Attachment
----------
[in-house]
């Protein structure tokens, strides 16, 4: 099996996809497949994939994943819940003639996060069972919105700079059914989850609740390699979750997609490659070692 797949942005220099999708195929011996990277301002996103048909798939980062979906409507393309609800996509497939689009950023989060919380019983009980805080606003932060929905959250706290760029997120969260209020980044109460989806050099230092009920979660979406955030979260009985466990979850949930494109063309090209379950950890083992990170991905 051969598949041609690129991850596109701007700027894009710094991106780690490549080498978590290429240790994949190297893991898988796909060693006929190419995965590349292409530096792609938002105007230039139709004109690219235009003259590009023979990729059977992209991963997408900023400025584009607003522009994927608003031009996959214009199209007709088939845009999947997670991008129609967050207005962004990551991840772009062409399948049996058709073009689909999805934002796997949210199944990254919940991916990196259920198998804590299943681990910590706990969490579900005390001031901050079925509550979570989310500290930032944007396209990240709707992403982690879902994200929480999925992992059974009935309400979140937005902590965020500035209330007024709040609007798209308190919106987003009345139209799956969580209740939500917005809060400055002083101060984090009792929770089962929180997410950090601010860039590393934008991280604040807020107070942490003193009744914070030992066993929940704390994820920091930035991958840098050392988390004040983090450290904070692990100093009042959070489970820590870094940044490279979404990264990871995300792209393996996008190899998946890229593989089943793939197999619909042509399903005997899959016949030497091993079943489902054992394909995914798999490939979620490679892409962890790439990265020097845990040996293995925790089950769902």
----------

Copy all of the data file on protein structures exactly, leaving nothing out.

[in-house]
């Protein structure tokens, strides 16, 4: 099996996809497949994939994943819940003639996060069972919105700079059914989850609740390699979750997609490659070692 797949942005220099999708195929011996990277301002996103048909798939980062979906409507393309609800996509497939689009950023989060919380019983009980805080606003932060929905959250706290760029997120969260209020980044109460989806050099230092009920979660979406955030979260009985466990979850949930494109063309090209379950950890083992990170991905 051969598949041609690129991850596109701007700027894009710094991106780690490549080498978590290429240790994949190297893991898988796909060693006929190419995965590349292409530096792609938002105007230039139709004109690219235009003259590009023979990729059977992209991963997408900023400025584009607003522009994927608003031009996959214009199209007709088939845009999947997670991008129609967050207005962004990551991840772009062409399948049996058709073009689909999805934002796997949210199944990254919940991916990196259920198998804590299943681990910590706990969490579900005390001031901050079925509550979570989310500290930032944007396209990240709707992403982690879902994200929480999925992992059974009935309400979140937005902590965020500035209330007024709040609007798209308190919106987003009345139209799956969580209740939500917005809060400055002083101060984090009792929770089962929180997410950090601010860039590393934008991280604040807020107070942490003193009744914070030992066993929940704390994820920091930035991958840098050392988390004040983090450290904070692990100093009042959070489970820590870094940044490279979404990264990871995300792209393996996008190899998946890229593989089943793939197999619909042509399903005997899959016949030497091993079943489902054992394909995914798999490939979620490679892409962890790439990265020097845990040996293995925790089950769902």